I have a confession to make. When I first moved here from the UK, I just didn’t get the “Bring A Plate” thing. Not only did I not get it, but I (sorry) also hated it. The silent speech bubble over my head would read something like:
Or words to that effect as I fiddled around last minute throwing together an artistic salad that would pass muster or frantically made a batch of brownies from a very dusty recipe. It was a cultural gap I fell into big time. It seemed so much easier with the English system of a dinner invitation: bring one of the Acceptable Dinner Present Trifecta (wine/flowers/chocolate). Done. Any one of the three hits the mark guaranteed. Two is gracious. Three – WHOA – stop right there pal, that’s overkill. Don’t do that! So easy. An entirely acceptable social convention that also can handily be purchased in any off-licence or petrol station on the way to said event. There is no rifling around last minute for almond flour or a ripe avo. Simple. Easy. What’s not to love!
So, in the beginning, I would Bring A Plate, slightly grudgingly, but aware of the acute social faux pas if I did not. But – oh my goodness I simply could not do it in return. It seemed to my Acceptable Dinner Present Trifecta brain just RUDE beyond belief to ask for someone else to Bring A Plate to my thing. “Just Bring Yourself!” I would trill merrily as I worked myself to the bone getting everything prepped. It was a real cultural block I couldn’t get past. It was also a very unequal situation I was perpetuating, and I know guests felt guilty or awkward that I refused their help. But, there we are, I could bring a plate for them, but I couldn’t ask it for myself. I know – weird right? Makes no sense.
Which brings up for me the whole subject of compassion, and the equality with which we practice it in our lives. I see a lot of people in my coaching room who are burned out from giving, giving, giving to all around them at home and work. And who are so kind in thought and word and gesture. They know the exact words to pick up those around them. To encourage when needed. To comfort. To motivate. To soothe. And yet, they do not extend that same self-compassion to themselves. These compassionate human beings who rarely have a cross word for anyone, have a mind filled with thoughts that push them harder and harder. Not good enough. Not fast enough. Could do more. Must do better. Don’t stop. Too old. To slow. To fat. Too whatever. All words that they would never use out loud to anyone else, but will on autopilot say to themselves a dozen or more times a day. Interesting how compassion can come so easily for others, but yet we can be so very hard on ourselves.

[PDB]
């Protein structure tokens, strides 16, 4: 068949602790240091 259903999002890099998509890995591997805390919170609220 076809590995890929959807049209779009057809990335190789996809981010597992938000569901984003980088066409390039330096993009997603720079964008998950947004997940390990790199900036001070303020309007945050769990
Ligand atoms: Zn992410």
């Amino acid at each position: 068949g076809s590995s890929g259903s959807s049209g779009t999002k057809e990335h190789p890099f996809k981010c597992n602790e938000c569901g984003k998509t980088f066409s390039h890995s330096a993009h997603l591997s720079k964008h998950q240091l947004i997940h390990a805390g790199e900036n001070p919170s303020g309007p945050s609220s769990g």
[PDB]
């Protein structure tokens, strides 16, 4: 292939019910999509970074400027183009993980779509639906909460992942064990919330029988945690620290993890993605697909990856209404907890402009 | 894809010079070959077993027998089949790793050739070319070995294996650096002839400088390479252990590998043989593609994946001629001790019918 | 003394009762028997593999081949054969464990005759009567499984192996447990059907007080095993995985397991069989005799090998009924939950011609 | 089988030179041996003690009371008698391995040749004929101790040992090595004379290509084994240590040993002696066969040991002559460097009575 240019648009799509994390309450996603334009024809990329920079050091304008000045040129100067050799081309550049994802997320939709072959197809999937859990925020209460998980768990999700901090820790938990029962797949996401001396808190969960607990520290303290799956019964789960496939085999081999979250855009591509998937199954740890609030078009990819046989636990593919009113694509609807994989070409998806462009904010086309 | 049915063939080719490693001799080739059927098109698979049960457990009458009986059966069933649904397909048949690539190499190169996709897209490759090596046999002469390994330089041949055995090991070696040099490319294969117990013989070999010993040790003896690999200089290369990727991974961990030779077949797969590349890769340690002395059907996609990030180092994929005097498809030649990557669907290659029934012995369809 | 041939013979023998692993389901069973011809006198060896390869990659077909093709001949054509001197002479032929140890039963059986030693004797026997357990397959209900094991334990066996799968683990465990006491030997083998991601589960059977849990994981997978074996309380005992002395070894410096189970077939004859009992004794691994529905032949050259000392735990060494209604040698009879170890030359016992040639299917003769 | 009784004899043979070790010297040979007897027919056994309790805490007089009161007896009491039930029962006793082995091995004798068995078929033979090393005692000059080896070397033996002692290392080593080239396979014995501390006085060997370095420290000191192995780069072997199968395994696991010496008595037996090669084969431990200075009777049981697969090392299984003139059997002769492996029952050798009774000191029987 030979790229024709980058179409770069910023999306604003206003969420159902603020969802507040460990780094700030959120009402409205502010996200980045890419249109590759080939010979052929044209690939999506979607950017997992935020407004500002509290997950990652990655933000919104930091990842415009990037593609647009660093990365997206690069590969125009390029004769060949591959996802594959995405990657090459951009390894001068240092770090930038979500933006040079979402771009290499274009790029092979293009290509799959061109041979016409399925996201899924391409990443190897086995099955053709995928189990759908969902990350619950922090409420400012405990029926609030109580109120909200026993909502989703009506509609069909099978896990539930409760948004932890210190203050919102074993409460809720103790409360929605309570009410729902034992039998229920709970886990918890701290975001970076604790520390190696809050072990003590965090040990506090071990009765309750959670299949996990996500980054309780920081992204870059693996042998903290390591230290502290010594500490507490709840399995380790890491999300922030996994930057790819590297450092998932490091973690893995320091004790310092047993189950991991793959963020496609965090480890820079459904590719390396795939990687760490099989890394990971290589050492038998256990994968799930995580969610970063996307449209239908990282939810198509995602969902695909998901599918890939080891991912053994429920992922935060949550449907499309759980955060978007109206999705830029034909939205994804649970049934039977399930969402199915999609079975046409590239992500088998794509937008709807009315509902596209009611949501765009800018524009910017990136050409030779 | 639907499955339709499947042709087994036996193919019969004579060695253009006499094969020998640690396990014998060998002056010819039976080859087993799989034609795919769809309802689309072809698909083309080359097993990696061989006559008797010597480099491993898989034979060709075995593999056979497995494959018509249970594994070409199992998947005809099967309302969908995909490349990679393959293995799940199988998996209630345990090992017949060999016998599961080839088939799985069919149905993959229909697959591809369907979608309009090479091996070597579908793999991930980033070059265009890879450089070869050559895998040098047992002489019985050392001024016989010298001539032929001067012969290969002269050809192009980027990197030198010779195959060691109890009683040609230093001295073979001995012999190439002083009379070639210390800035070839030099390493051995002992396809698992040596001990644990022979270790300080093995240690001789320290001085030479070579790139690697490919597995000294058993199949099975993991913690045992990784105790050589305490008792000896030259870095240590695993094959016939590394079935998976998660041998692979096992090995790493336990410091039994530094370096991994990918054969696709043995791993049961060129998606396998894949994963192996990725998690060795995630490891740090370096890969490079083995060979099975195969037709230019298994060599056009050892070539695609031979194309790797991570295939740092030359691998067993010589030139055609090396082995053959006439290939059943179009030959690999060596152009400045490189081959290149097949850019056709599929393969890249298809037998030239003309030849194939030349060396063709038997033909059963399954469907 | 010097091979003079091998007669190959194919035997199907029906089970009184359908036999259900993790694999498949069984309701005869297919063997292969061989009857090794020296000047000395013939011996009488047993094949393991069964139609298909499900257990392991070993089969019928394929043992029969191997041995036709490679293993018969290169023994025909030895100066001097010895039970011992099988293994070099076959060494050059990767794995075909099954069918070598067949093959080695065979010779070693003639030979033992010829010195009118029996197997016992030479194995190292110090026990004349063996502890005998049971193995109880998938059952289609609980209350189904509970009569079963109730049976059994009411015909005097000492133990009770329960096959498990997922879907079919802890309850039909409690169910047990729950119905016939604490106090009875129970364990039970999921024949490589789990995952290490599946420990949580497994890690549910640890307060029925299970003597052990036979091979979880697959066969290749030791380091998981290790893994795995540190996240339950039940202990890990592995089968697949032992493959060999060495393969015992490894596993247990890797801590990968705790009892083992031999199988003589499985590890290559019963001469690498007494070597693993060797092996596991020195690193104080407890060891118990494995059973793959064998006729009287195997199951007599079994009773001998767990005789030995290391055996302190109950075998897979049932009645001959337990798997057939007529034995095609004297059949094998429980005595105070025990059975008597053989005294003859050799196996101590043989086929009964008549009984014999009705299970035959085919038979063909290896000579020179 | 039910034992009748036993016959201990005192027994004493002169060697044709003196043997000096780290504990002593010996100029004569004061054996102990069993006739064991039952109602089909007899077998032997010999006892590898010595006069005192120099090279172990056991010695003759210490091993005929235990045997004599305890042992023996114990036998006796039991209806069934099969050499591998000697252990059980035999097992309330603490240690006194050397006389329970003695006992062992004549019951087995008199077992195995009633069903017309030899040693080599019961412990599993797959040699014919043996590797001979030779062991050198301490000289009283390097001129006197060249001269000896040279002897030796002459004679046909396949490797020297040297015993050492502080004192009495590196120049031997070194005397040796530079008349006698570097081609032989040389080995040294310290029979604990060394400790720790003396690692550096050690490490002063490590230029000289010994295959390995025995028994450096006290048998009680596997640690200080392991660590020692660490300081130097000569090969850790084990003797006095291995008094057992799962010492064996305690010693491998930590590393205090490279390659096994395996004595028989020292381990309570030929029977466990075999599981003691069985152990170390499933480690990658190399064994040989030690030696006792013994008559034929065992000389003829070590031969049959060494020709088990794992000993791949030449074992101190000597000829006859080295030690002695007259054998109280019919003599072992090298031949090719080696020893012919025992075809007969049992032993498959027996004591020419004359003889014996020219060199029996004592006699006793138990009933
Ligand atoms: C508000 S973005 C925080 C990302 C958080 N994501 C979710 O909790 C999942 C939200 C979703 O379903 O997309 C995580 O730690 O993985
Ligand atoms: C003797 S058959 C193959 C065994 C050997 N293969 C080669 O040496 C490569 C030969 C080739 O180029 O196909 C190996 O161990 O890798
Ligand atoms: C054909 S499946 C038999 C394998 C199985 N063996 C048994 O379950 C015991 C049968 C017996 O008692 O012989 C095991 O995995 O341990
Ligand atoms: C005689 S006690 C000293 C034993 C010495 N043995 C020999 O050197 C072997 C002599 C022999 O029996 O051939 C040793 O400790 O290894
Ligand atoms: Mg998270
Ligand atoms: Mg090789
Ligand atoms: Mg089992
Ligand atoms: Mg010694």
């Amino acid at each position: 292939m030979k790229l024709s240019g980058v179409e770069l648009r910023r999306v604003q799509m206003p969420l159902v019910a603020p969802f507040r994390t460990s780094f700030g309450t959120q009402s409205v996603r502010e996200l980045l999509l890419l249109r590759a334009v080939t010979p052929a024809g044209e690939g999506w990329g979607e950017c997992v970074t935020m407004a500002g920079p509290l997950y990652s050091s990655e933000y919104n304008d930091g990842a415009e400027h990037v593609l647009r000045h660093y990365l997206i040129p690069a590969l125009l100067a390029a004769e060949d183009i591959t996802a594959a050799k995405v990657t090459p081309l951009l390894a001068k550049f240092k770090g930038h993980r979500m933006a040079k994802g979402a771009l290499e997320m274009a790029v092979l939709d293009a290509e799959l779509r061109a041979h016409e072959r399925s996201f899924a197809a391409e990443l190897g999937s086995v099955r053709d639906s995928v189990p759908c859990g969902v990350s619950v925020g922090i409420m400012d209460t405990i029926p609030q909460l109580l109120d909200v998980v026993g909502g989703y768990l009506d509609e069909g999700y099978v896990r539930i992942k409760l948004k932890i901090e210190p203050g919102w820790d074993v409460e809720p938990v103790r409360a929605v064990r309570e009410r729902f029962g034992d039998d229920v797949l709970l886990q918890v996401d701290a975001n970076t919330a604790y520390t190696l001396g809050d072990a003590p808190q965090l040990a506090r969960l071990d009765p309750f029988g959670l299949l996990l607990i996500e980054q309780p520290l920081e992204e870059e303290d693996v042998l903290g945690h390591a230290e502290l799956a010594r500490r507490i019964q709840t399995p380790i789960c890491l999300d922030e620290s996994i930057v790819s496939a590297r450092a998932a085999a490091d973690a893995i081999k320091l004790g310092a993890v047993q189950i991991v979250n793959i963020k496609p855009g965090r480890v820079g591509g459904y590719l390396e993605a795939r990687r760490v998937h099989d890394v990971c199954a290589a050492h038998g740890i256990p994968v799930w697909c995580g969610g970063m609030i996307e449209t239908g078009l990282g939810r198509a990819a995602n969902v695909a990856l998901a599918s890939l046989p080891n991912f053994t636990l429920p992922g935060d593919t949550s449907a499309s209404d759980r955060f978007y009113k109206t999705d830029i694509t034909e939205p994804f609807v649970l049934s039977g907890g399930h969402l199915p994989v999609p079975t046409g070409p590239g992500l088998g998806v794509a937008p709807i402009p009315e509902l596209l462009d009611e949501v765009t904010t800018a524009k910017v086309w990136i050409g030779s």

So – here’s the thing.
If your compassionate nature does not extend to yourself, then it is not whole. If you cannot extend the same compassion to yourself as you do to others, then you have work to do. When we pay lip service only to self-compassion, we unbalance the scales. Compassion is something we must extend to ourselves as well as to others. It makes so much more sense that way. If we believe compassion is necessary, and we clearly do from the way we treat others, then it’s important enough to extend it to ourselves too.
So back to my Bring A Plate hangup. Have I got over it and myself? I am pleased to report that indeed I have, and in fact, I now embrace the concept most enthusiastically! It makes SO MUCH SENSE! It makes a party so much easier to organise! And cheaper! And…more inclusive somehow. I love that you can even specify the EXACT THING YOU WANT to be brought, and no one takes offense! “A lovely fruit platter please Sharon, with that lovely hot chocolate dipping sauce you do” is met with a delighted acquiescence. People (shock) WANT to bring a plate! And the reciprocity and equality of that are key. Bringing A Plate is a really compassionate and friendly thing to do, as is allowing a plate to be brought. And so it is with our own compassionate nature – it’s a two-way street, being kind to ourselves is as important as being kind to others.
So – your mission today? To give yourself a big serving of self-compassion and kind words. Just as big a slice as you so generously give to others.